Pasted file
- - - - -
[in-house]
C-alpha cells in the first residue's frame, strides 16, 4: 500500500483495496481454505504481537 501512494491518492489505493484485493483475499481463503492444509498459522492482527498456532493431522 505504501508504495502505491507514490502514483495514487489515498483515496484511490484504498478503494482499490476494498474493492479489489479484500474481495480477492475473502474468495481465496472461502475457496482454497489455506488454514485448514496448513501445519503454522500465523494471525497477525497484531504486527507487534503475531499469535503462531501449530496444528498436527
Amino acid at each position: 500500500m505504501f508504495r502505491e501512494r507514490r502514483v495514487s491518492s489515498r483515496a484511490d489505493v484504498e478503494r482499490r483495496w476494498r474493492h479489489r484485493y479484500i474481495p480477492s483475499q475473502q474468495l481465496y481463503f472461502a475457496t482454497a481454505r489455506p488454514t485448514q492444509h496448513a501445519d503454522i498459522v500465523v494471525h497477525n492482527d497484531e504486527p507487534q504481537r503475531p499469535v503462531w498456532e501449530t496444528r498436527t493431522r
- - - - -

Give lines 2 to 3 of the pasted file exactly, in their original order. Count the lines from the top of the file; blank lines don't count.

C-alpha cells in the first residue's frame, strides 16, 4: 500500500483495496481454505504481537 501512494491518492489505493484485493483475499481463503492444509498459522492482527498456532493431522 505504501508504495502505491507514490502514483495514487489515498483515496484511490484504498478503494482499490476494498474493492479489489479484500474481495480477492475473502474468495481465496472461502475457496482454497489455506488454514485448514496448513501445519503454522500465523494471525497477525497484531504486527507487534503475531499469535503462531501449530496444528498436527
Amino acid at each position: 500500500m505504501f508504495r502505491e501512494r507514490r502514483v495514487s491518492s489515498r483515496a484511490d489505493v484504498e478503494r482499490r483495496w476494498r474493492h479489489r484485493y479484500i474481495p480477492s483475499q475473502q474468495l481465496y481463503f472461502a475457496t482454497a481454505r489455506p488454514t485448514q492444509h496448513a501445519d503454522i498459522v500465523v494471525h497477525n492482527d497484531e504486527p507487534q504481537r503475531p499469535v503462531w498456532e501449530t496444528r498436527t493431522r